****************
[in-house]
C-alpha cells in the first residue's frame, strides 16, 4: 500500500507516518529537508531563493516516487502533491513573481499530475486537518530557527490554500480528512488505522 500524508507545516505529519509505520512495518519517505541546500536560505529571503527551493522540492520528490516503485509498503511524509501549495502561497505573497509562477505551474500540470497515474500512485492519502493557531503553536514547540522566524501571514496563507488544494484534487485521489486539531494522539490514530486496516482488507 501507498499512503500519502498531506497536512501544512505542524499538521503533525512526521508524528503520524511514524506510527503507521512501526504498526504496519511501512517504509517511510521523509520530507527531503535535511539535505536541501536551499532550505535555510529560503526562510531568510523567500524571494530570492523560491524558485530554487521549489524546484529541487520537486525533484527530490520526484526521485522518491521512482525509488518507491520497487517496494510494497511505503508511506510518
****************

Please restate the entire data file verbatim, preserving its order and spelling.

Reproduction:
[in-house]
C-alpha cells in the first residue's frame, strides 16, 4: 500500500507516518529537508531563493516516487502533491513573481499530475486537518530557527490554500480528512488505522 500524508507545516505529519509505520512495518519517505541546500536560505529571503527551493522540492520528490516503485509498503511524509501549495502561497505573497509562477505551474500540470497515474500512485492519502493557531503553536514547540522566524501571514496563507488544494484534487485521489486539531494522539490514530486496516482488507 501507498499512503500519502498531506497536512501544512505542524499538521503533525512526521508524528503520524511514524506510527503507521512501526504498526504496519511501512517504509517511510521523509520530507527531503535535511539535505536541501536551499532550505535555510529560503526562510531568510523567500524571494530570492523560491524558485530554487521549489524546484529541487520537486525533484527530490520526484526521485522518491521512482525509488518507491520497487517496494510494497511505503508511506510518